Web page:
The 1st company mentioned the term agile all over the place, but in practice wasn’t agile at all; they just did less of everything, whereas the 2ndcompany used a waterfall method, which in practice was tending more to an agile approach. The customer chose the first delivery company …
So what does agile BI stand for then?
Agile BI is a project approach which can rapidly and cost effectively adapt to meet changing business needs through true business-IT collaboration in a self-organizing manner and as such create business value through the early & frequent delivery of working BI software.
Agile BI enables a seamless collaboration between BI developers & BI users. It includes a rapid development methodology which solicits end-user input early and often and aims to reduce the time for building BI solutions. As such, Agile BI combines a set of processes, methods, tools & technologies in order to help BI users to be more flexible and more responsive to ever-changing business requirements. This flexibility is based on an ongoing scoping, rapid development iterations, evolving requirements, frequent testing and finally an ongoing and direct business/development communication.
The most significant themes within these characteristics are pointing to a BI project approach which should be able to respond in a flexible and fast way to changing requirements based on a tight collaboration with business. Changing in this perspective means: unknown, new & changed.
In order to be able to achieve agility it is necessary that the pure traditional waterfall approach is abandoned. A sheer waterfall approach has simply proven to be inefficient and overly expensive.
Within a waterfall approach it can take three, four up to six, seven or even more months to complete a BI project. Business people are only solicited during the analysis & user acceptance test phase – in other words at the beginning and at the end. During the design, build & technical test phases, which can take up to 70% of the complete project time, nearly no business input or feedback is sought.
Next to the absence of continuous business interaction, all requirements turn instantly into a kind of frozen state. During the analysis phase, which requires multiple consecutive weeks of business users attention, all (!) requirements need to be detailed in full even though most likely business users are unaware of what to expect from the final BI solution.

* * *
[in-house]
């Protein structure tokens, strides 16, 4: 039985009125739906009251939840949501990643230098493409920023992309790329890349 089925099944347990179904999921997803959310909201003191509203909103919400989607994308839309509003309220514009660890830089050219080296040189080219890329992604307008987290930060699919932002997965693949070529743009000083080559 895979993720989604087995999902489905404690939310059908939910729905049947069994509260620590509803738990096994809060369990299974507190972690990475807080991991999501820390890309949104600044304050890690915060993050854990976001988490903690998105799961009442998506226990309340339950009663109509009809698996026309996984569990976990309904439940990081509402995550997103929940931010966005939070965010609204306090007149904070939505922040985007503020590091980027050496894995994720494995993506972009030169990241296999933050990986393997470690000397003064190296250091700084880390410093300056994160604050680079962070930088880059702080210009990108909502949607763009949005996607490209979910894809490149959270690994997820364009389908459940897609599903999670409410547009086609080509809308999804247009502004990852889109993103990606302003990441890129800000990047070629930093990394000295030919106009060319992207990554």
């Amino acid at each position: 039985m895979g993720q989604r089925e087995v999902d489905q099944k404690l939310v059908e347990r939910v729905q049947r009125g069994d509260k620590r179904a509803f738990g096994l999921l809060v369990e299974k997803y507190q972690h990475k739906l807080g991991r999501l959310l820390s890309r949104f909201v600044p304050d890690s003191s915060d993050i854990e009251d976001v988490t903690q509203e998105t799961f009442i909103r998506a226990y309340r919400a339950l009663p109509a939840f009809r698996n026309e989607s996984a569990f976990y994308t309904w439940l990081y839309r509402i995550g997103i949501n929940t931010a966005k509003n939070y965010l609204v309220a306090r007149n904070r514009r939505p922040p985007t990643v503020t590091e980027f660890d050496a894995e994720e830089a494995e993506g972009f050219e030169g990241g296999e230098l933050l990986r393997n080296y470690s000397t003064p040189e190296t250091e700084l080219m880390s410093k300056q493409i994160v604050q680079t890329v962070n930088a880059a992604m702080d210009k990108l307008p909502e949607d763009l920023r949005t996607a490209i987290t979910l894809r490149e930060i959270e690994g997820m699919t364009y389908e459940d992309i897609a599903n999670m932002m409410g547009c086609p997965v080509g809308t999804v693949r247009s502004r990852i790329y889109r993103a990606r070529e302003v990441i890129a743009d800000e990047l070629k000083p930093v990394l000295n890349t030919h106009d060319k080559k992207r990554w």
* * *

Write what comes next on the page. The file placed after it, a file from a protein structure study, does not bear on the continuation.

Instead the BI staff shows a bunch of data models and expects the business users to fully understand it from a purely theoretical visualization whether their needs are covered or not. When the BI solution is finally ready to be tested, again the business users need to set aside a considerable amount of time.
Potentially all changes, which typically pop up during the next weeks and months are easily transformed into change requests resulting only in going back to the drawing board. It’s even worse when certain initial requirements are no longer required, but are still being build, tested and implemented for no reason what so ever.
It is essential to realize that partial functionality in a few weeks is better than no functionality for several months. It would be way better to emphasize on smaller efforts which can be frequently reviewed through direct business feedback and as such delivering working software on a more regular basis.
As such, the risk of getting it wrong, the risk of delivering unwanted features or the risk of misinterpretation is sincerely reduced. By demo-ing through prototypes which are representative of the end solution, business users can immediately imagine what the functionality will look like in their standard BI tools. The preeminent fashion to capture business requirements is through defining user stories or so-called business questions.
These user stories are gathered in a product backlog and are prioritized by the business users. The highest ranked user stories will be delivered within each new increment. In a certain way agile BI chops up the traditional waterfall software development cycle and/but makes sure that each increment is delivered in full. This implies that the most important user story as a whole is analyzed, designed, built and tested first - One after the other. At any given time business users could decide to stop the project when a satisfactory set of user stories has been delivered.
The questions here are: How small is small enough?